BOSTON – Senator Michael O. Moore (D-Millbury) announced that the Massachusetts Senate unanimously passed S.2567, a Resolve relative to sexual assault counselor task force. This legislation creates a task force to establish statewide standards for the training and certification of sexual assault counselors.
The Commonwealth currently contracts with 17 providers across the state to deliver services through regional rape crisis centers. While standards can be enforced through contractual requirements, there is nothing to prevent other individuals or organizations from asserting themselves as qualified counselors or service providers.
“After participating in the rape crisis volunteer training at Pathways for Change, Inc. in Worcester, I was deeply impressed by the knowledge of their instructors and the effectiveness of the program” said Senator Michael O. Moore. “However, I was concerned to learn there was no statewide standard for training individuals or certifying organizations across Massachusetts. The task force established by this legislation will ensure that any resident of the Commonwealth seeking assistance after a sexual assault will be presented with the best possible options for services.”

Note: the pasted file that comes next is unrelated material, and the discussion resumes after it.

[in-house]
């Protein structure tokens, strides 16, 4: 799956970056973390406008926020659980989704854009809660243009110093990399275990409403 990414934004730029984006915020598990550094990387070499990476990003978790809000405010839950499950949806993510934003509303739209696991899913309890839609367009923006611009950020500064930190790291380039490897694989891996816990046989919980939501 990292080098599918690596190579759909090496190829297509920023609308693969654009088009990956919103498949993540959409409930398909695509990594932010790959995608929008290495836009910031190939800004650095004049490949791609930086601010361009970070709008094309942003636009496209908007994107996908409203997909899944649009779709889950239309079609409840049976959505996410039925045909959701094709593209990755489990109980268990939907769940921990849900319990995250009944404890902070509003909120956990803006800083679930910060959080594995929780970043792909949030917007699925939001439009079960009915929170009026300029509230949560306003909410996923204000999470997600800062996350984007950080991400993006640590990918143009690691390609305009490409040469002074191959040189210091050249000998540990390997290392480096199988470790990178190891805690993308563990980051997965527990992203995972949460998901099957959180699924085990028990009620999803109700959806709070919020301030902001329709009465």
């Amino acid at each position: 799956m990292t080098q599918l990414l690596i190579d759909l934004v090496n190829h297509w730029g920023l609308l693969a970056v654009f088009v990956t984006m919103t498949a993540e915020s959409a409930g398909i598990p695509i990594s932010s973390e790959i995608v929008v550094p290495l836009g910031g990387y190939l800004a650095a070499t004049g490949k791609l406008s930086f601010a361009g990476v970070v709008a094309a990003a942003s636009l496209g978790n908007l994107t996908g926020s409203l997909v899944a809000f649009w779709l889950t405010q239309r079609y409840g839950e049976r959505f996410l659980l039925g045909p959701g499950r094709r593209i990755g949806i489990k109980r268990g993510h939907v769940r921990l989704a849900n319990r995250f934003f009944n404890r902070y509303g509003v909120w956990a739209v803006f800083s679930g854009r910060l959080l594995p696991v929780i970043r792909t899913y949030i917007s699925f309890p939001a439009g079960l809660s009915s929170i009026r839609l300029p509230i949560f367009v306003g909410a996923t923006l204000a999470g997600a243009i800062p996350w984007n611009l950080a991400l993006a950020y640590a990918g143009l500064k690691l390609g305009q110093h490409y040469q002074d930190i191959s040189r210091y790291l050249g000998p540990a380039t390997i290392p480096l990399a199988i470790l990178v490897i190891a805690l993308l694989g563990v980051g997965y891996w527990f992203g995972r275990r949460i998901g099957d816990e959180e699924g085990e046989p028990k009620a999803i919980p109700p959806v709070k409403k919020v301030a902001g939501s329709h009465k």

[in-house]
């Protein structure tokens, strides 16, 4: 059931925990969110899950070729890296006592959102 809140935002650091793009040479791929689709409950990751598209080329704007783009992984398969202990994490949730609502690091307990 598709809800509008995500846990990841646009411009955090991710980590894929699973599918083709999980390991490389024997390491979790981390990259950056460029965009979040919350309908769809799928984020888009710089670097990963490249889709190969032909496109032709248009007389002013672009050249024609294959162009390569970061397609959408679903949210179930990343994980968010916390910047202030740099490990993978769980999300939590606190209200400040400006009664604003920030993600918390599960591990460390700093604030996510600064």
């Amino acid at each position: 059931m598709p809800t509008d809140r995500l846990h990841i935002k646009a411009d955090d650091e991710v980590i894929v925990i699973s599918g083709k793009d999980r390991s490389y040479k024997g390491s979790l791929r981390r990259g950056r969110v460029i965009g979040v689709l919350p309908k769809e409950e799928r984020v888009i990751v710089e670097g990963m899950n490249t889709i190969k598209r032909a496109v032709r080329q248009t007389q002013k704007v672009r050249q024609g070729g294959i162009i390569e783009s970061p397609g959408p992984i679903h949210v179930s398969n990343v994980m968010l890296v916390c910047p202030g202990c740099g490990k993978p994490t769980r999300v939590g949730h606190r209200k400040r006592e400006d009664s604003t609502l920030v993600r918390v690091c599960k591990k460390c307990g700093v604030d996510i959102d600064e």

The task force will be chaired by the Commissioner of the Department of Public Health, and will include one member designated by the Governor’s Council, a representative from the Victim Rights Law Center; Jane Doe, Inc; the Massachusetts Office of Victim Assistance, a sexual assault survivor, and one member from each of the Commonwealth’s three independent rape crisis centers, including Pathways for Change, Inc.
“On behalf of Pathways for Change, Inc. and the Survivors of sexual violence that we serve I would like to thank Senator Moore for his leadership in facilitating passage of S.2567 through the Senate” said Kim Dawkins, Executive Director for Pathways for Change, Inc. “While rape crisis centers and rape crisis programs contracted with the Commonwealth are carefully regulated to insure that Survivors receive the highest quality of care possible, current law allows almost anyone to “hang out a shingle” and say they are a sexual assault counselor. In fact, we are aware of more than one allegation of an institution that claims to be operating a rape crisis program for the unspoken purpose of keeping “incidents” in-house where pressure can be applied to Survivors to recant. Passage of this bill is the first step in preventing this from happening in the future. Survivors of sexual violence are among the most vulnerable citizens of the Commonwealth and deserve our protection. I strongly urge the House to follow the Senate’s lead and pass its companion bill, H.2462”
The bill now goes to the House of Representatives for consideration.